Wednesday, December 14, 2011

Xerxes at the San Francisco Opera

Last year when the Met's season schedule was released and my favorite mezzo soprano Susan Graham wasn't on it, I immediately made up my mind that I would see Susan in an opera somewhere, somehow during 2011/12.   The San Francisco Opera provided the perfect opportunity for this to happen with their production of Handel's Xerxes.  It also gave me the opportunity to attend an opera in a city I've been dying to get to know - I'm going to travel and I'm going to se an opera - the best argument for combining the journey.    The bonus this time was that my mother and sister joined me on the trip and we could not have had a better time, especially since they are from Midland, Susan's childhood grounds, and have seen her perform there.

I loved the War Memorial Opera House, the home of the San Francisco Opera.  It was grand but also in the art deco style.   If you saw Pretty Woman, then you remember that its where Richard Gere took Julia Roberts to see La Traviata.  While I didn't see Julia or Richard on this visit, for the last night of Xerxes the house was packed and fairly demographically diverse.   Many (or most) of the ushers seemed to be volunteers and were all very lovely and helpful.   After the opera, I was impressed with a volunteer taxi wrangler who stayed extra long to help patrons find a taxi  (the only drawback to the War Memorial Opera House was that it didn't seem to be very conveniently located to public transportation).

The production itself, directed by Nicholas Hytner and conducted by Patrick Summers was visually beautiful and quite hysterical.  

Susan Graham played King Xerxes and David Daniels played his brother Arsamenes. Lisette Oropesa played the love interest Romilda. Heidi Stober played her sister Atalanta. Their father Ariodates was played by Wayne Tigges. Sonia Prina played Amastris, Xerxes’ fiancé. Michael Sumuel rounded out the principal cast as Elviro, Xerxes’ servant. Handel wrote Xerxes as a comedy as a comedy, but it also includes his signature baroque heart melting melodies. The opening aria is "Ombra mai fù” and was performed by Susan Graham. It wasn’t my first time to hear her sing it, but it was excellent to hear it within the story, although instead of a love of a woman, it’s for a tree which made it quite hysterical.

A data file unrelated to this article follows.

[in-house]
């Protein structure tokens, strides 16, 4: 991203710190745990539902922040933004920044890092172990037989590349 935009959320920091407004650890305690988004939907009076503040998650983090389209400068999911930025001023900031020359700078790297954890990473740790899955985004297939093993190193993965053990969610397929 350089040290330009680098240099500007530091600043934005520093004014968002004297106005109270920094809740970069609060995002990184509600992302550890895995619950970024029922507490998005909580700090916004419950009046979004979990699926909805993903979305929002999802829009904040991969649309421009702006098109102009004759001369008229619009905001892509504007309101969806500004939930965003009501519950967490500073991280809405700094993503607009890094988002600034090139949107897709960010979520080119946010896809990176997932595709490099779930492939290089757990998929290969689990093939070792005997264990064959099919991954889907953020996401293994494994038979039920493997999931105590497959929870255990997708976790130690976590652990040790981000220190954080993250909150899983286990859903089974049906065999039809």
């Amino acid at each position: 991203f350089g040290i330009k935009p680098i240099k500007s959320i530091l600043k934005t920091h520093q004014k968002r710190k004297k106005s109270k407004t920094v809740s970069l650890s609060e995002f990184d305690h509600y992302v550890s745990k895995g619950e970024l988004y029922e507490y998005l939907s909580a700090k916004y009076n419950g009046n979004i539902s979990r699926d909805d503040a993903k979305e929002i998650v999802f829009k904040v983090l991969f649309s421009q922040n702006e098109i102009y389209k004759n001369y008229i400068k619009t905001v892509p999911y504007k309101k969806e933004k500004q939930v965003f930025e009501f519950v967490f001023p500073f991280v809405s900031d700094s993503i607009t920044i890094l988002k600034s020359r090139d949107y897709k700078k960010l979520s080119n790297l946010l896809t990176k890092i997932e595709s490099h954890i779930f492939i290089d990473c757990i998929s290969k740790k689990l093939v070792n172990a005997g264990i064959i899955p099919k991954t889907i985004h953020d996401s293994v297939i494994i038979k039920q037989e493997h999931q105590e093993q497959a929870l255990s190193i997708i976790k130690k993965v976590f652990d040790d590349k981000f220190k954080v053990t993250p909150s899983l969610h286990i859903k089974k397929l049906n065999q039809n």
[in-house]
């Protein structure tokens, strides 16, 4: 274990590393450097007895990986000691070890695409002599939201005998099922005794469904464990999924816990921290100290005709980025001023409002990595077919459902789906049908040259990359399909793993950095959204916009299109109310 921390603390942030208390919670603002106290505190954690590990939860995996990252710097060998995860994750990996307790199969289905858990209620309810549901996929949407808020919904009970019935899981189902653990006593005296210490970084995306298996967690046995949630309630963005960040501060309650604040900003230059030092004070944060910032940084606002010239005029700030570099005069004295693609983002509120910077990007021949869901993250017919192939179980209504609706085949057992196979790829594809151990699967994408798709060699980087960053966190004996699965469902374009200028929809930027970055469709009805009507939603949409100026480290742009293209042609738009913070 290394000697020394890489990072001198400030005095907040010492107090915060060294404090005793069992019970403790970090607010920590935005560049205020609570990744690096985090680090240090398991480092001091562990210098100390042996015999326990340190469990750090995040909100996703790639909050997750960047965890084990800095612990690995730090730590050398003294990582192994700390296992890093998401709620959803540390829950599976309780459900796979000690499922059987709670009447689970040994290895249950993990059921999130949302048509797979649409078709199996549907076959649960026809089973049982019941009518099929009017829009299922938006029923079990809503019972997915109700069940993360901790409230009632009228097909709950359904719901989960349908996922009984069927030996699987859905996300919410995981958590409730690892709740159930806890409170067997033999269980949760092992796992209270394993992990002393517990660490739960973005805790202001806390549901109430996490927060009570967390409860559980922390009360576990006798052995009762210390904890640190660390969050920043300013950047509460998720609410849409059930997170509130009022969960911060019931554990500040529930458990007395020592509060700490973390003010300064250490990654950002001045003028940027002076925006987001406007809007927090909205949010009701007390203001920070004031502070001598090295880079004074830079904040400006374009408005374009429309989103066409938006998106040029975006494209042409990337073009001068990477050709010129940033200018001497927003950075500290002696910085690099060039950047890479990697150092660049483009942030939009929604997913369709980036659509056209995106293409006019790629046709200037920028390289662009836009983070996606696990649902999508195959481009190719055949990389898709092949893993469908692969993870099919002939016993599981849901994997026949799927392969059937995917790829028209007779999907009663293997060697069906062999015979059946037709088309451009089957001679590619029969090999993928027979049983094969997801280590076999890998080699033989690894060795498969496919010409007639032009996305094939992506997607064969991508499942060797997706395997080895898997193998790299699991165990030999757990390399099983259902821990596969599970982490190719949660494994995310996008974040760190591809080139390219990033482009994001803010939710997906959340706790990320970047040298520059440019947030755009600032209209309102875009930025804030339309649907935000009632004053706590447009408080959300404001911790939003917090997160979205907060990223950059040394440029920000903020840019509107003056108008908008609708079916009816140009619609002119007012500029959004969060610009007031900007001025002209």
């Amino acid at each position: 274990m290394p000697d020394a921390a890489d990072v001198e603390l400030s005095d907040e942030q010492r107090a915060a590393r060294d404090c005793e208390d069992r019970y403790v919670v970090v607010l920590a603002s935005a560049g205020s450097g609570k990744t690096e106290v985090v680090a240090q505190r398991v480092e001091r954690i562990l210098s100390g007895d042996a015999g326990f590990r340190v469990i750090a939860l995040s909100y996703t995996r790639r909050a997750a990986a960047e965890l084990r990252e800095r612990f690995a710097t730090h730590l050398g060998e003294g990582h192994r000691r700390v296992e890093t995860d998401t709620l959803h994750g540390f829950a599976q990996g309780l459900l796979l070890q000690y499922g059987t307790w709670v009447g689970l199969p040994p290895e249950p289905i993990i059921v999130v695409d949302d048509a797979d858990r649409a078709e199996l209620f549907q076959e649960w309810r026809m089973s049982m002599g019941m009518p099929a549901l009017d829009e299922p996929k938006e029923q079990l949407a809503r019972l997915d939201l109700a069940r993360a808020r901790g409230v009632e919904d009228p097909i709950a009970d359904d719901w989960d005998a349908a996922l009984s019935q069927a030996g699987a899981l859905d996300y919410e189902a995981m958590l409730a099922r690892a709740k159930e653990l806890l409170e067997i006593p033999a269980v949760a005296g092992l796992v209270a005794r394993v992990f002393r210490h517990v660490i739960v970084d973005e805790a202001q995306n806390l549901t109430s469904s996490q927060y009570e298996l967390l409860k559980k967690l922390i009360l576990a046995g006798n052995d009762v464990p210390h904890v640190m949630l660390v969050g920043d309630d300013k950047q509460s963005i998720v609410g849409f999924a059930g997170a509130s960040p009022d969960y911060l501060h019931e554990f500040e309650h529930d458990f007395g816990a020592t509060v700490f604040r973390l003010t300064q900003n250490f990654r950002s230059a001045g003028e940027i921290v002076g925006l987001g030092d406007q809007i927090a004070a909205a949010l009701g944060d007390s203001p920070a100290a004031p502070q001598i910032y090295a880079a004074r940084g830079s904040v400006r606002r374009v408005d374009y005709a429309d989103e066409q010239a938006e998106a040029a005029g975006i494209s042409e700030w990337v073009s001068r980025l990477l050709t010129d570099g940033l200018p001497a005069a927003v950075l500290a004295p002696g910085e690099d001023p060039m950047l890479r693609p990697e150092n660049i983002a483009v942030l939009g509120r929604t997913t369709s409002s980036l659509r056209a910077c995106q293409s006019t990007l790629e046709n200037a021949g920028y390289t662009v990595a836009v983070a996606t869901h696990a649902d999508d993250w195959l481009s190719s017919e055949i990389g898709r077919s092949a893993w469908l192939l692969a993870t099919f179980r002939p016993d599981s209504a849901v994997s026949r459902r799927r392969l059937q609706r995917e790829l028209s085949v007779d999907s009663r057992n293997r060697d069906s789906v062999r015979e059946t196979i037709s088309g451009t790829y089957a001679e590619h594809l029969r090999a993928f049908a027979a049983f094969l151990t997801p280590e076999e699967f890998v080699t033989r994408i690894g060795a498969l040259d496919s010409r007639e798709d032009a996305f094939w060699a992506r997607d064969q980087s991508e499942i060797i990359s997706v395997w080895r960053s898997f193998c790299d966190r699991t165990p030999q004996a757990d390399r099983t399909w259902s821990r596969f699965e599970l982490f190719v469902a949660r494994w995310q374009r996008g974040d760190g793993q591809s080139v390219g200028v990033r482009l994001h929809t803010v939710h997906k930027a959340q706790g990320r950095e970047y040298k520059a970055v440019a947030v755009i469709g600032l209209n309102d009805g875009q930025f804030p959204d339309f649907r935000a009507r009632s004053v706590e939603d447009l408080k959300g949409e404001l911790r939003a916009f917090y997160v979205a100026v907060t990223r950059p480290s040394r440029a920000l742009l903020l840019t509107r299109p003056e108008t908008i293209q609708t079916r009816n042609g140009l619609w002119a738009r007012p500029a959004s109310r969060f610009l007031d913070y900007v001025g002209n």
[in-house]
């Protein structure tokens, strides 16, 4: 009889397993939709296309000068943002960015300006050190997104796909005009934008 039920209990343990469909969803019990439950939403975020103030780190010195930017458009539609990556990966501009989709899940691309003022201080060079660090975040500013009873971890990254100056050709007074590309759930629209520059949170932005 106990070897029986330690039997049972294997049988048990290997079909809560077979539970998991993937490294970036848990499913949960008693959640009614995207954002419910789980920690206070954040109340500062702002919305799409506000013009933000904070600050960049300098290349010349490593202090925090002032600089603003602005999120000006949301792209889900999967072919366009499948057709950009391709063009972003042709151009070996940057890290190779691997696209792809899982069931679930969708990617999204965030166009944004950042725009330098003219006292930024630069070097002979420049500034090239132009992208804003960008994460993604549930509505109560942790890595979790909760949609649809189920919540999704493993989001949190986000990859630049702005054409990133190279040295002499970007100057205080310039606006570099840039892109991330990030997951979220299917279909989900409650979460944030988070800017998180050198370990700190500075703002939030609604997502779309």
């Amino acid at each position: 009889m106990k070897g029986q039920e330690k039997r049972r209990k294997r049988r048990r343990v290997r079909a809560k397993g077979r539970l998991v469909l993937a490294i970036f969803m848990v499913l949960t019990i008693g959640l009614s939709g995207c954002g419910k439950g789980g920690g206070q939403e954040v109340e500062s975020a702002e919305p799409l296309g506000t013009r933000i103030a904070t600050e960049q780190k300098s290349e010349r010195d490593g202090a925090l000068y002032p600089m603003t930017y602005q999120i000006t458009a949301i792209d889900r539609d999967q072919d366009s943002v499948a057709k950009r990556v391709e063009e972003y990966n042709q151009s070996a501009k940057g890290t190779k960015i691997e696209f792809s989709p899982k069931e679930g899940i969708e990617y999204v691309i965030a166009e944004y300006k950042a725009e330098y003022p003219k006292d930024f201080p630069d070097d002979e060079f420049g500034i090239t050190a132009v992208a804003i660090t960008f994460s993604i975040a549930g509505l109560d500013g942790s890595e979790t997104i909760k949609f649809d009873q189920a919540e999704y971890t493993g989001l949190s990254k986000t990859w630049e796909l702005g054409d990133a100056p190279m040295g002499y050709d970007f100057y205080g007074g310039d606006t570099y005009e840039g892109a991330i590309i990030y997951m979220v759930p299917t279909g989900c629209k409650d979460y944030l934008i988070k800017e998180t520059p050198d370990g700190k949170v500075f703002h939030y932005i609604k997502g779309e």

There was plenty of mistaken identity, people in disguise, misunderstandings and star crossed lovers. The female and some of the male chorus as the king’s court were dressed completely in grey, even down to their make-up and hats. The servants were dressed in black wastecoats, but their faces and heads were completely covered in white, making them seem like a courtly blue man group, right down to some of their antics. The set was sparse, but bright and effective.

My favorite funny scene was set in a small café or tea room – Xerxes and Ariodates each ordered a large piece of cake and it was hysterical to see Susan as Xerxes shoveling down some of the cake. While Susan is always brilliant with the comedy, Michael Suuel as Elviro almost stole the show with his hilarity. One other tiny moment that stays with me is that the curtain was astro turf – at the beginning of a scene change, it lowered from the top and one of the “white men” servants began clipping the top of it as if it were a hedge. We loved it!

I always love Susan in anything she does - she's brilliant at it all. Her voice makes me so happy. I like David Daniels too - he was the first counter tenor I ever heard (Rodelinda in 2004) and I think he's the best (I've heard 6 different counter tenors in the last 6 weeks between Rodelinda, Hansel & Gretel and Xerxes).

We completed our visit by going backstage to say hi to Susan.  My mother immediately demanded to know when they would be able to hear her in Midland again, especially now that the new Wagner Noël Performing Arts Center is up and running.  She noted that she would have been available for the gala opening for $1 million when Elton John wanted $2 million for it (Rod Stewart ended up opening it).  The best news is that she said she will be back at the Met in 2012/13 (I think it's Les Troyens) and of course, we'll see her with Malcolm Martineau in recital at Carnegie Hall on February 1, 2012.

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